Thursday, October 14, 2010, 7:33 PM
By Rich Tandler
The Redskins gave up a second-round draft pick this year and a conditional pick in 2011 for the services of Donovan McNabb. His contract expires after the season and that has many wondering about the future. Why hasn't he signed an extension? Are the Redskins driving a hard bargain? Does Donovan want to keep his options open and play in 2011 where the weather is, well, chilly? And, has his performance justified the mega-deal he is likely to be seeking? The Redskins quarterback is the subject of today's edition of the wildly popular Point-Counterpoint.
Point--What's the hurry? McNabb has said that he wants to stay and finsh his career here, and the Redskins say that they have every intention of giving him a new deal. Let it play out. There are other things for the organiazation and for McNabb to worry about now, like winning football games.
Counterpoint--It's not like these guys can't multi-task. McNabb has an agent and his involvement in the talks is minimal. Bruce Allen isn't a part of putting the game plan together. Both sides are saying all of the right things, but if they were really serious about this they would lock themselves up in a conference room at the Dulles Marriott and not come out until a deal is done. The truth is that both sides are keeping their options open. That's smart business but not great PR. That's why both sides are saying the right things, but not signing on the line.
Point--McNabb wants to make sure that he has an escape hatch. The Redskins are going along OK now, but at the same time, they aren't looking like Super Bowl contenders anytime soon. The offensive line is better than last year's edition, but it has a long way to go before it can be considered rebuilt. The Anthony Armstrong story is nice, but he is hardly a cornerstone wide receiver. By the time those areas are fixed, McNabb could be done. The man wants a Super Bowl trophy, which will just about lock up a spot in the Hall of Fame. If he can't do it here, he may go elsewhere to do it, like a certain team that is likely to have an opening at quarterback next year after (if) No. 4 retires. The Vikings have a solid offensive line, the best running back in the business, and a solid corps of receivers whether or not Randy Moss sticks around. And Brad Childress is a McNabb fave going back to when the Vikings head coach was the Eagles offensive coordinator.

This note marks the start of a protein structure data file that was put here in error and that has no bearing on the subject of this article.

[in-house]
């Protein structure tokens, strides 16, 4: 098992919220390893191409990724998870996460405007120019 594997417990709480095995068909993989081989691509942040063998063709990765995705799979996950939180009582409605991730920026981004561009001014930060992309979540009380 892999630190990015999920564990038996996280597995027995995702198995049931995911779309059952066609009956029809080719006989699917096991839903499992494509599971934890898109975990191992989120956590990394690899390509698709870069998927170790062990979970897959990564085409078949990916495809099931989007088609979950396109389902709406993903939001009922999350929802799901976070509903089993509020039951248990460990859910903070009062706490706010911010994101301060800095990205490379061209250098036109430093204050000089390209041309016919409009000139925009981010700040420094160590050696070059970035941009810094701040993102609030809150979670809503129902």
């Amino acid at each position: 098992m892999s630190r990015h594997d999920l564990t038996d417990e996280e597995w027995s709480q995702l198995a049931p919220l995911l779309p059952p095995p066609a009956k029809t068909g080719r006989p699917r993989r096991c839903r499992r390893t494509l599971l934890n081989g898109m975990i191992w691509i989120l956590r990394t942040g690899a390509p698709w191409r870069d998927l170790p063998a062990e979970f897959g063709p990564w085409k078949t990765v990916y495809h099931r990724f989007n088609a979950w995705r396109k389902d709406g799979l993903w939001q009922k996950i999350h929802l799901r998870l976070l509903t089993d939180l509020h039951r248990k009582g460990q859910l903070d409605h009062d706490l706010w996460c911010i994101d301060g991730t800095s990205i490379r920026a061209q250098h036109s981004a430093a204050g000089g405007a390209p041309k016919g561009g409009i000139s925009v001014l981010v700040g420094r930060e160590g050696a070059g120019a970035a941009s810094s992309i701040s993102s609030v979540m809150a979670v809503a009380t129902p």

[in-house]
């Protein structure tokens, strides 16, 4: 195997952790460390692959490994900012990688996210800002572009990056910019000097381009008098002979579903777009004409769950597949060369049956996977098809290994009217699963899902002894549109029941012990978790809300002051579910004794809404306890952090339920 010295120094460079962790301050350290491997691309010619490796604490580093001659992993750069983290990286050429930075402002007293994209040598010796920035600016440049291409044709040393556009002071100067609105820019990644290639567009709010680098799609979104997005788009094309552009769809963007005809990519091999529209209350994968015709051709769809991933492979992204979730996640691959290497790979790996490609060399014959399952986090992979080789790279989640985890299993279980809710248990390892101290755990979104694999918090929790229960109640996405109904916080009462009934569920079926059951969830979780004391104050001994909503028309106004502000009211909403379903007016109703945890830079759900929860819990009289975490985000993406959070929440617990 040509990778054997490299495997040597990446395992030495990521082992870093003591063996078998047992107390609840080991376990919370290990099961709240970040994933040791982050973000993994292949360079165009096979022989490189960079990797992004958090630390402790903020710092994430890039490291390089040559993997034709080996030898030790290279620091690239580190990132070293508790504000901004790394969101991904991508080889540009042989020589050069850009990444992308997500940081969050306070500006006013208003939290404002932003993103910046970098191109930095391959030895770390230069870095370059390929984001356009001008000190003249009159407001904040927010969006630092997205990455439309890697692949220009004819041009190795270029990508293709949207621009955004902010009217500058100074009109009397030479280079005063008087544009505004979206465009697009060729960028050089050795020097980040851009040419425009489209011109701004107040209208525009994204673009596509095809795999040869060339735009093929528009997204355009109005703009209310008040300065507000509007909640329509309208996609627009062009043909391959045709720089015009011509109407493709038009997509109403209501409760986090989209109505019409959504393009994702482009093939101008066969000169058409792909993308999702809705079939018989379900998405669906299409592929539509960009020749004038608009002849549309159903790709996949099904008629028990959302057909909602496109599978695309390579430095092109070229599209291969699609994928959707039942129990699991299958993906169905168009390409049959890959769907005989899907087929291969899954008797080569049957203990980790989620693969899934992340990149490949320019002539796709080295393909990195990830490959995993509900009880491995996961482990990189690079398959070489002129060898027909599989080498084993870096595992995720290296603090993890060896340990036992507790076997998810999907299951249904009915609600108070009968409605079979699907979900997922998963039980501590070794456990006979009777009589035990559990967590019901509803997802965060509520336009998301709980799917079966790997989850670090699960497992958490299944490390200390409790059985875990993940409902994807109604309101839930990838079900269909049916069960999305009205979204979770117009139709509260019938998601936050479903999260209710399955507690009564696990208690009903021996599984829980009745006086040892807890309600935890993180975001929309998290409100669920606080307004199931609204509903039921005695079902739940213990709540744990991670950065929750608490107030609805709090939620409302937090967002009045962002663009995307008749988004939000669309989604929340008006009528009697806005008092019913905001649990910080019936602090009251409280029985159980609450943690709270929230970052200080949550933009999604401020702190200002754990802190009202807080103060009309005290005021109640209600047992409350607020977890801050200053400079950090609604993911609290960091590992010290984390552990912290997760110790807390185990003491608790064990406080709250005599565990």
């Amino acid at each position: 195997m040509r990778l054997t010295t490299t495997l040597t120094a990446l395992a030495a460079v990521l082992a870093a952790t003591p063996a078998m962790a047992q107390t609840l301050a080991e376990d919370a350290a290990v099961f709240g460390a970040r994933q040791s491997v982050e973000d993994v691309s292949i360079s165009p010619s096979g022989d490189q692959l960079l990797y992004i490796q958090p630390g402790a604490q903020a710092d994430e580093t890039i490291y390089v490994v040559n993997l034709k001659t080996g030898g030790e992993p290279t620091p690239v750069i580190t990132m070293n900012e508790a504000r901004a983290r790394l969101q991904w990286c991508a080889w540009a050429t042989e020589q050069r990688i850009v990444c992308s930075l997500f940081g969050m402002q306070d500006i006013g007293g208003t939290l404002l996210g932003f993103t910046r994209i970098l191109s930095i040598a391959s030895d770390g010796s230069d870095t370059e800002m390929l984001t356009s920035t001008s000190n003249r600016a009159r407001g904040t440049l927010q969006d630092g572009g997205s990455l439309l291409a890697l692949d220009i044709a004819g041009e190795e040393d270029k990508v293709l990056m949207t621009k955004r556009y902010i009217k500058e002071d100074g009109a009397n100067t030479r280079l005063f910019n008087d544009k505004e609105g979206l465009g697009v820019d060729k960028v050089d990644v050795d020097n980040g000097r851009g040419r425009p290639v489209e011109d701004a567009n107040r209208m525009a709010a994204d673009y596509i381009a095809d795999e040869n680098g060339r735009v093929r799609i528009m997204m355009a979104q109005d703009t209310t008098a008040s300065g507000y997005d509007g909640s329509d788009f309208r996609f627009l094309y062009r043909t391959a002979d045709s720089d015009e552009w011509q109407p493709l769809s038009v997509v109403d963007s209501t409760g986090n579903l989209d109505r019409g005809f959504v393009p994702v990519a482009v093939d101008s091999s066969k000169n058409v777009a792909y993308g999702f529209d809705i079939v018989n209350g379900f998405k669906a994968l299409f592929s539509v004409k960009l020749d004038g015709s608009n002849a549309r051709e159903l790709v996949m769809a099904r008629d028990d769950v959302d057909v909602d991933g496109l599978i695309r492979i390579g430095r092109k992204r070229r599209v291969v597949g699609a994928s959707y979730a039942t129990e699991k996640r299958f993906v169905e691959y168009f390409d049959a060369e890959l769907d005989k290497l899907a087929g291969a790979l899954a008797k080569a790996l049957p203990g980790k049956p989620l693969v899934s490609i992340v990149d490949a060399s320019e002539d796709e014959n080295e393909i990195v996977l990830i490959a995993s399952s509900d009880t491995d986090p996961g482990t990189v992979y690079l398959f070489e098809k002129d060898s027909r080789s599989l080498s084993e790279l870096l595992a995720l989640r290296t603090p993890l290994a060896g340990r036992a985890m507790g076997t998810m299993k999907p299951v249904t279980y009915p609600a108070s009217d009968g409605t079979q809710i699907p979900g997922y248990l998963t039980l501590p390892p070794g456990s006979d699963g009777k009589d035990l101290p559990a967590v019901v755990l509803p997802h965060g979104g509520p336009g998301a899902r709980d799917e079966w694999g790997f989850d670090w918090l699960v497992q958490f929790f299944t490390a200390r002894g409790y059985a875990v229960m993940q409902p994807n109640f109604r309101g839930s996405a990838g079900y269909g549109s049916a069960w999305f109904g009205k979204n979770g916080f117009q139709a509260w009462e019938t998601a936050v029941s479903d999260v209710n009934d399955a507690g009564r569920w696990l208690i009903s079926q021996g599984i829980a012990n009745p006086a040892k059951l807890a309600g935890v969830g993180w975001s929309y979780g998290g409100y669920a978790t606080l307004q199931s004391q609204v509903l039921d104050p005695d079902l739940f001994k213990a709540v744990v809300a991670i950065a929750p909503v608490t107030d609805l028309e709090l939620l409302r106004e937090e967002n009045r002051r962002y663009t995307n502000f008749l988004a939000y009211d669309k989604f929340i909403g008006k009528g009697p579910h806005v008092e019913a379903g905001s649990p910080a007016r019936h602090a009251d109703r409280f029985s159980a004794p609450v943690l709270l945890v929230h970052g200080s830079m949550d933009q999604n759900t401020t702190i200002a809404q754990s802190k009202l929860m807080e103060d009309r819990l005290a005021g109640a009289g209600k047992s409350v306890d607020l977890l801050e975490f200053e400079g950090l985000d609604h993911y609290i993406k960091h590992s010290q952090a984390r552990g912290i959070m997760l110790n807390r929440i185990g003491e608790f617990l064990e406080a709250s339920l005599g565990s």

Counterpoint--That Minnesota story has been floating around with zero substiantation almost since the moment that McNabb was traded to the Redskins. It's a rumor based on sheer speculation. And would the Redskins really give up a second, plus a third or fourth, if they didn't desperately want to keep McNabb and if they weren't virtually certain that they could? You know Dan Snyder. He will do whatever it takes to get a deal done.
Point--Like it would be the first time that the Redskins threw a couple of high draft picks in the trash can? Look, it's one thing to be willing to pay a player whatever he wants. The Redskins are very familiar with that modus operandi. It's quite another to pay a player fair market value, a concept that has proven to be foreign to the organization. The Tom Brady and the (upcoming) Peyton Manning deals are supposed to be the benchmarks for McNabb's contract. Excuse me? When I see a ring, or three, on Donovan's hand, or see him lead his team to a record string of 12-plus win seasons, we can then talk about that kind of cash. Until then, he should lower his expectations considerably.
Counterpoint--Donovan isn't looking for Brady or Manning money. That is just a comparison point. He is a notch or two below those two, and he will settle for pay commensurate with his performance. Again, more speculation gone crazy.
Point--McNabb has the Redskins on a roll. Nobody thought that they would go into Philly and win, and they were home underdogs against the Cowboys and Packers. There is no way they win those games last year, and the difference is McNabb. His ability and leadership have taken the Redskins from being a laughingstock to being a respected contender. He's a top-notch player worthy of a top contract.
Counterpoint--Sure, McNabb has had his moments. But as we know, the Redskins are three plays away from being 0-5, and McNabb wasn't on the field for any of those plays. The Redskins will continue to have games go down to the wire as long as McNabb continues to be so erratic with his passes. He misses almost half-a-dozen wide-open receivers a game. A 55 percent completion rate doesn't cut it for a so-called elite QB.
You can reach Rich by email atRTandlerCSN@comcast.net.Sendhimyourquestionsforourweeklymailbagfeature.
Rich Tandler has beenfollowing the Redskins since 1966. He has written three books on theteam includingGutCheck,TheGloryDaysofCoachJoeGibbsWashingtonRedskins1981-1992. Fordetails on this and on Richs other available titles, visitwww.RichTandler.com.